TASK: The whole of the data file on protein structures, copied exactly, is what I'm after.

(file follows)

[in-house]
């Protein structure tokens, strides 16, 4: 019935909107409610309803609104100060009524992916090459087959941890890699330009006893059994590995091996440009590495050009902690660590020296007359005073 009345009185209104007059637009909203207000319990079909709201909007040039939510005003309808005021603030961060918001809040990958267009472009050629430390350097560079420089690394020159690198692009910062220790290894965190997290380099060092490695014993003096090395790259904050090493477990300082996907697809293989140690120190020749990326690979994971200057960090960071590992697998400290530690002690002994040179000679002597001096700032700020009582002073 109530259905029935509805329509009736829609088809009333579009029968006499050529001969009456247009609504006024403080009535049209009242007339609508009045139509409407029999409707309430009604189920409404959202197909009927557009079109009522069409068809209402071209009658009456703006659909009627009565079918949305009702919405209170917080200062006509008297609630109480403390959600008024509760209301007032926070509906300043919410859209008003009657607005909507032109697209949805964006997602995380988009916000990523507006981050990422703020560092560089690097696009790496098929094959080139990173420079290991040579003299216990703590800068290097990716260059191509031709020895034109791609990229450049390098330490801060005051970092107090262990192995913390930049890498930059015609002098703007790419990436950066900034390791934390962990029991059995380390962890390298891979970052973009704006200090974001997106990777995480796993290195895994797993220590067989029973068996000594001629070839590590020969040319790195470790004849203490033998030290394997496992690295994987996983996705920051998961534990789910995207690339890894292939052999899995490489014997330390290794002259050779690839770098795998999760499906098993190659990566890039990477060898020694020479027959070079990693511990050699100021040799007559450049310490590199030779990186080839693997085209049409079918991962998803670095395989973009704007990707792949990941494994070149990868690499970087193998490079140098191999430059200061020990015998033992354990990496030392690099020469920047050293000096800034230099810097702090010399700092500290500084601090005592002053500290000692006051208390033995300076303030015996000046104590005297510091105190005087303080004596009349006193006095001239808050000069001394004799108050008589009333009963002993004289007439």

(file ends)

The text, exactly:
[in-house]
């Protein structure tokens, strides 16, 4: 019935909107409610309803609104100060009524992916090459087959941890890699330009006893059994590995091996440009590495050009902690660590020296007359005073 009345009185209104007059637009909203207000319990079909709201909007040039939510005003309808005021603030961060918001809040990958267009472009050629430390350097560079420089690394020159690198692009910062220790290894965190997290380099060092490695014993003096090395790259904050090493477990300082996907697809293989140690120190020749990326690979994971200057960090960071590992697998400290530690002690002994040179000679002597001096700032700020009582002073 109530259905029935509805329509009736829609088809009333579009029968006499050529001969009456247009609504006024403080009535049209009242007339609508009045139509409407029999409707309430009604189920409404959202197909009927557009079109009522069409068809209402071209009658009456703006659909009627009565079918949305009702919405209170917080200062006509008297609630109480403390959600008024509760209301007032926070509906300043919410859209008003009657607005909507032109697209949805964006997602995380988009916000990523507006981050990422703020560092560089690097696009790496098929094959080139990173420079290991040579003299216990703590800068290097990716260059191509031709020895034109791609990229450049390098330490801060005051970092107090262990192995913390930049890498930059015609002098703007790419990436950066900034390791934390962990029991059995380390962890390298891979970052973009704006200090974001997106990777995480796993290195895994797993220590067989029973068996000594001629070839590590020969040319790195470790004849203490033998030290394997496992690295994987996983996705920051998961534990789910995207690339890894292939052999899995490489014997330390290794002259050779690839770098795998999760499906098993190659990566890039990477060898020694020479027959070079990693511990050699100021040799007559450049310490590199030779990186080839693997085209049409079918991962998803670095395989973009704007990707792949990941494994070149990868690499970087193998490079140098191999430059200061020990015998033992354990990496030392690099020469920047050293000096800034230099810097702090010399700092500290500084601090005592002053500290000692006051208390033995300076303030015996000046104590005297510091105190005087303080004596009349006193006095001239808050000069001394004799108050008589009333009963002993004289007439």